I have been singing recitals with piano for many years, and have sung these songs with Craig Terry for many audiences across the country.  It is always fun and always comes with the feeling that anything could happen in terms of interpretation.  The intimacy of voice and piano is something that has always made me feel very comfortable, and I was really happy that our first recording with the Meyers was voice and piano.

Your voice is in tip-top shape. It’s strong, supple–sterling! You even belt! You switch from head to chest range seamlessly. How did you prepare to sing an album of songs that demanded so much of your instrument?
This style of singing has always come very easily to me- there is something there that I connected to when I was quite young.  It probably has something to do with being the child of a jazz musician and with having taken part in so many musicals growing up.  I have always had a fairly well developed chest voice, which is helpful in the belting department, but the style is something that has always spoken to me.  I am just so thankful to finally have a platform for performing these songs!

How did you choose the songs for the album? Were many of them already in your repertoire?
Several of the songs come from our Kate Smith Show, a tribute that Craig and I have toured around the country.  Many of the other songs were new to both of us, and some were sitting in my dream vault for a long time.  “The Man That Got Away” in particular. I have always loved that song, and I am very grateful to have this opportunity to program it — I will sing for as many years as I have to sing.  It is just that kind of song.  As far as how we chose the songs — they are all pieces for which Craig and I have enormous admiration for their musical construction and for their lyrics.  They all have that timeless quality that is the hallmark of a great work.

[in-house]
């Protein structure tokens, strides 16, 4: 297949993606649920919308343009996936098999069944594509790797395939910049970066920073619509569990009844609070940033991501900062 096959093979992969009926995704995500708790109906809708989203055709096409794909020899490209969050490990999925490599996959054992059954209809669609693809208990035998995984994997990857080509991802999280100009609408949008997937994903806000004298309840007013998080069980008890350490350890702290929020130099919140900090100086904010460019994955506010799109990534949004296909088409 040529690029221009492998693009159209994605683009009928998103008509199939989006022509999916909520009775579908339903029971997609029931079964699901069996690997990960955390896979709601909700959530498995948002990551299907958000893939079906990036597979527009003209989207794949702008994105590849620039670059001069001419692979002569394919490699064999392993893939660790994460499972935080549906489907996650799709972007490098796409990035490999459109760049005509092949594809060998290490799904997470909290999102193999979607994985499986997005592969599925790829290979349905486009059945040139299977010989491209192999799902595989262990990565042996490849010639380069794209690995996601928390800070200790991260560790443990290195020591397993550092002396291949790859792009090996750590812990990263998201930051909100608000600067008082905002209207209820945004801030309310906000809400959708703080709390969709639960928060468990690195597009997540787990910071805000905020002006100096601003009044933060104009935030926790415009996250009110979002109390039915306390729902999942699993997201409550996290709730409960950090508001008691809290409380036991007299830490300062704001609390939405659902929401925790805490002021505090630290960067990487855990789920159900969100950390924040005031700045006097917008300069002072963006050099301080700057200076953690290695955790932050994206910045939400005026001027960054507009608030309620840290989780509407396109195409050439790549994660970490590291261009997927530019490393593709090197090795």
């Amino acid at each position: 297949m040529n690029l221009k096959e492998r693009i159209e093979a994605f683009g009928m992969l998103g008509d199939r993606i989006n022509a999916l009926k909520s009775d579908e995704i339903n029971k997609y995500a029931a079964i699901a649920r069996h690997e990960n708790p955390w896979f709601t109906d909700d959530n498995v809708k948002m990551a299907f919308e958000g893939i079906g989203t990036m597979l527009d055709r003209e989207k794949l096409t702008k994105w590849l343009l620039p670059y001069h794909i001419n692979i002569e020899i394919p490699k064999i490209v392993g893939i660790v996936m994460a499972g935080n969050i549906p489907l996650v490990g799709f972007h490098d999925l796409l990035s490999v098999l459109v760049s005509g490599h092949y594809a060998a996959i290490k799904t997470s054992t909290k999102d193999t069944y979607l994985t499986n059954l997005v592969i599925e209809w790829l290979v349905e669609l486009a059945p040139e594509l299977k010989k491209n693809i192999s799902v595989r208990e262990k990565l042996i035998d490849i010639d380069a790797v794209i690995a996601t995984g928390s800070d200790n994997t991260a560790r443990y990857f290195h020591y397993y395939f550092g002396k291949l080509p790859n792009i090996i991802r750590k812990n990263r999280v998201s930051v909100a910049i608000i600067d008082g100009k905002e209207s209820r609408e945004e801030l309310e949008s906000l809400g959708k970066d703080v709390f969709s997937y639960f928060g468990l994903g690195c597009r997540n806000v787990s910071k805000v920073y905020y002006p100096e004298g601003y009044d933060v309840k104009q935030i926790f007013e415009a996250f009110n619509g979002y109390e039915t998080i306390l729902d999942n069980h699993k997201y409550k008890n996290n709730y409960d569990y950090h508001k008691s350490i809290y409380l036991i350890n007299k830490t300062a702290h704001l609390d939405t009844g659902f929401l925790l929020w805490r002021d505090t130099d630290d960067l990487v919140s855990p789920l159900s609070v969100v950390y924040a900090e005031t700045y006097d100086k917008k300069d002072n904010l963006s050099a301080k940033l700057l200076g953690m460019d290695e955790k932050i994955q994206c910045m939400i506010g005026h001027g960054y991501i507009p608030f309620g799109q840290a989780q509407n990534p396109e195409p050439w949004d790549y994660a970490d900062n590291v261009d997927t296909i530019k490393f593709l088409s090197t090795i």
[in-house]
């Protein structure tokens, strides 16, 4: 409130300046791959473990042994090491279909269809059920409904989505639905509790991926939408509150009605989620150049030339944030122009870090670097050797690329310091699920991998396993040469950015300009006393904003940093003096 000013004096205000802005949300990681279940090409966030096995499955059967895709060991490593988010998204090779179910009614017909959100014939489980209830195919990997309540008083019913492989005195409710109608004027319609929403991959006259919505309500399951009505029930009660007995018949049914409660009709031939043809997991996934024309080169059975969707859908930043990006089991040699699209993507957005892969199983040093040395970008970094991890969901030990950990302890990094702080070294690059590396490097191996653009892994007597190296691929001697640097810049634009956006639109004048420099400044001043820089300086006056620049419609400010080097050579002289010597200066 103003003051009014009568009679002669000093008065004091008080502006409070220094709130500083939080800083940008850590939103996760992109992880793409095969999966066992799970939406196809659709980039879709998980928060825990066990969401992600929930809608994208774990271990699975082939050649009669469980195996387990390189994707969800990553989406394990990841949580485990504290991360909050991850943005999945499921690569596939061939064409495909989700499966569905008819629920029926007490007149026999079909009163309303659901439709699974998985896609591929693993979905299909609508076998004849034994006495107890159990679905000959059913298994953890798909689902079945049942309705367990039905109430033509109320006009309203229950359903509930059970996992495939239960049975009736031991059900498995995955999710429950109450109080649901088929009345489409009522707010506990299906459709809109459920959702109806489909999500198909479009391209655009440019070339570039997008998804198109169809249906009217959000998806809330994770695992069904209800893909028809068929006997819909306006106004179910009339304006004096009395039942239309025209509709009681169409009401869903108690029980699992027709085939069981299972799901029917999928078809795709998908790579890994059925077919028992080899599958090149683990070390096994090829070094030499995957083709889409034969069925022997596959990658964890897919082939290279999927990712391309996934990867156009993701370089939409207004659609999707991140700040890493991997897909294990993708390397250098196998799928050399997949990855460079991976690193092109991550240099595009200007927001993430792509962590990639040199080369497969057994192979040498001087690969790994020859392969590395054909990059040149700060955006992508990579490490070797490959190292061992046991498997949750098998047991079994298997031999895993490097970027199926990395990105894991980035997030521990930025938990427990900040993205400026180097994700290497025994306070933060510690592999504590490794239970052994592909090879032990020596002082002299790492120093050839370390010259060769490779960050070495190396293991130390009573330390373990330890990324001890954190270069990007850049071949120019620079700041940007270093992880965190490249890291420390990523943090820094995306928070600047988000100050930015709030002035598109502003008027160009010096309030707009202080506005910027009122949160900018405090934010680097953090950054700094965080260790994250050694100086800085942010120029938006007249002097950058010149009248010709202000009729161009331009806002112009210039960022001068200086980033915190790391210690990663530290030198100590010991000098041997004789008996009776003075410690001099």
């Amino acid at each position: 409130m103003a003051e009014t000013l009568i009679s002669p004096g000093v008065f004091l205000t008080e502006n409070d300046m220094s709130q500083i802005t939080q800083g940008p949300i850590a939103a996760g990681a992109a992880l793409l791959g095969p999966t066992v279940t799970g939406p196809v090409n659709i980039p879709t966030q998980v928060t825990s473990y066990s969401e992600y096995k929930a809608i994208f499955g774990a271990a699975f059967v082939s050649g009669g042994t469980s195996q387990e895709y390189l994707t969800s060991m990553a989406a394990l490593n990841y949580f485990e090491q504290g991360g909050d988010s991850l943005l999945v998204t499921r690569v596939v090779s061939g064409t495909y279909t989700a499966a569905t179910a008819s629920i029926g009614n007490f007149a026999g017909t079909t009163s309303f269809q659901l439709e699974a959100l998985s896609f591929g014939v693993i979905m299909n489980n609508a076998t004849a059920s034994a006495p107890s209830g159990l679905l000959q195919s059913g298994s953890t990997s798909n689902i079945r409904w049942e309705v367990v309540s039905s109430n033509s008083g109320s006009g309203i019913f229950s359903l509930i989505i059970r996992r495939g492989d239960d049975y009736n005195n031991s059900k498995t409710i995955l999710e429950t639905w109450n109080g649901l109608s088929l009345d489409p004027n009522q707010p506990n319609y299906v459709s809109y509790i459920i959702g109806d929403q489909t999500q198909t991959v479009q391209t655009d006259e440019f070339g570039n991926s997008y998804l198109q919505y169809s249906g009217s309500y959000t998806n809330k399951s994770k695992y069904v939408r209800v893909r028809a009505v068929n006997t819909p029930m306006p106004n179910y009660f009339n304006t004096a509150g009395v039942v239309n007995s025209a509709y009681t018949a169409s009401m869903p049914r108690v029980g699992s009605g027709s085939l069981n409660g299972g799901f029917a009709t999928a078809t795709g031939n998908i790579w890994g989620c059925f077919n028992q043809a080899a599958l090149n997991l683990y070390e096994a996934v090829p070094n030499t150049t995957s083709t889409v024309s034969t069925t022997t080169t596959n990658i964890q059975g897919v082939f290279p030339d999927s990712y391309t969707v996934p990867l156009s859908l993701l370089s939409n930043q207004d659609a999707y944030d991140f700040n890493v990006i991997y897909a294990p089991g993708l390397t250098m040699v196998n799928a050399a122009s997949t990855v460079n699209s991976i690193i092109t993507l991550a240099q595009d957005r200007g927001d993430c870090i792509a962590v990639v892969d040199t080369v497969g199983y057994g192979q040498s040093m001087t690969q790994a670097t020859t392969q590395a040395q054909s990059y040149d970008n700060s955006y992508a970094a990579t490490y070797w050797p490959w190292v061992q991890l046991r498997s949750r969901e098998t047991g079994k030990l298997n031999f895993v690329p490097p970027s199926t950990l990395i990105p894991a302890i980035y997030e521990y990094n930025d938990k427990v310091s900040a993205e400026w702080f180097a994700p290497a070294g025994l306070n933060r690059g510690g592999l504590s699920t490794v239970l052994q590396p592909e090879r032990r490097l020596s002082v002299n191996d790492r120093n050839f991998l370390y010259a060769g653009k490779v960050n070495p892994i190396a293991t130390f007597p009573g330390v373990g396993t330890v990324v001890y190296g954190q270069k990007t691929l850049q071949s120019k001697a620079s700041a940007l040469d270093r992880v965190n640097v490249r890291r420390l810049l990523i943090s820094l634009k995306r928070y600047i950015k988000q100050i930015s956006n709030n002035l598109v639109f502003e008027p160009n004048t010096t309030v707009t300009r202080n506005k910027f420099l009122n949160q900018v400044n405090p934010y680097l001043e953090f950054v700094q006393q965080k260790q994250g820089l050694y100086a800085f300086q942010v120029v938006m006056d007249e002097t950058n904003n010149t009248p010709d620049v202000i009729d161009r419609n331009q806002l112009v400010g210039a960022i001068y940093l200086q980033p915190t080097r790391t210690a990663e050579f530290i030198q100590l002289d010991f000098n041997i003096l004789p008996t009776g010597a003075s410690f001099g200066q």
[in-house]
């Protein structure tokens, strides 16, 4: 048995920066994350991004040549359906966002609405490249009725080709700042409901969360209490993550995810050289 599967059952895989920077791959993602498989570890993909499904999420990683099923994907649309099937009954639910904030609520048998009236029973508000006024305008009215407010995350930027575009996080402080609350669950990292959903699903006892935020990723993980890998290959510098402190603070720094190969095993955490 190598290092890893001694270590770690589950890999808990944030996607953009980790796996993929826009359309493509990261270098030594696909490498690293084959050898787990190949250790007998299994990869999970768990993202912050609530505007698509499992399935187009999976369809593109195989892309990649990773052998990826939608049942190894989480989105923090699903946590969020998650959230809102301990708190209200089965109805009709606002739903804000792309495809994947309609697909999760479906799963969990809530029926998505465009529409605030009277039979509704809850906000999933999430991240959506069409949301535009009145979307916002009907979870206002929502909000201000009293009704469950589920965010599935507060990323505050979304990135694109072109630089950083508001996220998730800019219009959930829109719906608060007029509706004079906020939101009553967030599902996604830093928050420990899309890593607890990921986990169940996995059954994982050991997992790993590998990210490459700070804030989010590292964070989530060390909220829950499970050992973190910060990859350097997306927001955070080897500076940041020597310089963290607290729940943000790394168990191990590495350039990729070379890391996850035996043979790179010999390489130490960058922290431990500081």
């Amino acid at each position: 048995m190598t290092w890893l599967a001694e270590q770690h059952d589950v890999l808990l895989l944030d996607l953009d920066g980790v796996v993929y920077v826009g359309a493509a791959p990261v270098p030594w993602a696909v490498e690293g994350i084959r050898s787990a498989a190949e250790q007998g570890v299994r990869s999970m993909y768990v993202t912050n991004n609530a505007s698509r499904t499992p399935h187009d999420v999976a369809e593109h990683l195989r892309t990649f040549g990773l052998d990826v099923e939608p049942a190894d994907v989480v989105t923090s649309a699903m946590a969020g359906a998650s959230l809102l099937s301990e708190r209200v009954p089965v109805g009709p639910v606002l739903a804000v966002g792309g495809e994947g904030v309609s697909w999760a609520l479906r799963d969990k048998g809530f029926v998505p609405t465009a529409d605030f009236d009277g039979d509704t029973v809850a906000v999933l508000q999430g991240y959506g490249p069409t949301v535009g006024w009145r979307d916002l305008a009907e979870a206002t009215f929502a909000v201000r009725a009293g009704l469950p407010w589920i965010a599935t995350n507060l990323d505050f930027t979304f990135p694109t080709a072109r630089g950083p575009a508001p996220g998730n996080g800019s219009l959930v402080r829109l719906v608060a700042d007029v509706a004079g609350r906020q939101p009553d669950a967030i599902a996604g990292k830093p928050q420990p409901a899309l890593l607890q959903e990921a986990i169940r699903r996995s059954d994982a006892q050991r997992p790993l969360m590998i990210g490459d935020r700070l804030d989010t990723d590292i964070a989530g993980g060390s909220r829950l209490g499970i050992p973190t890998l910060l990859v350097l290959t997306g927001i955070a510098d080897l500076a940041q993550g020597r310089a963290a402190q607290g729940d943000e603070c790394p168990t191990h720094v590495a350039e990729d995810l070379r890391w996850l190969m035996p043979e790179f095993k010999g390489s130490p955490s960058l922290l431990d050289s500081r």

Do you have a favorite track? If so, which one(s) and why?
I think that “How Deep Is The Ocean” a particular favorite because I really took a point of view of the song when we first rehearsed it in my home.  My husband and I had just adopted our Boston Terrier, June, and she was about two months old when Craig came to the house to work with me for a few days.  She was very weepy that afternoon, and I just picked her up and sang that song to her, and she calmed right down — singing to that beautiful little face ensured it will always be June’s song to me.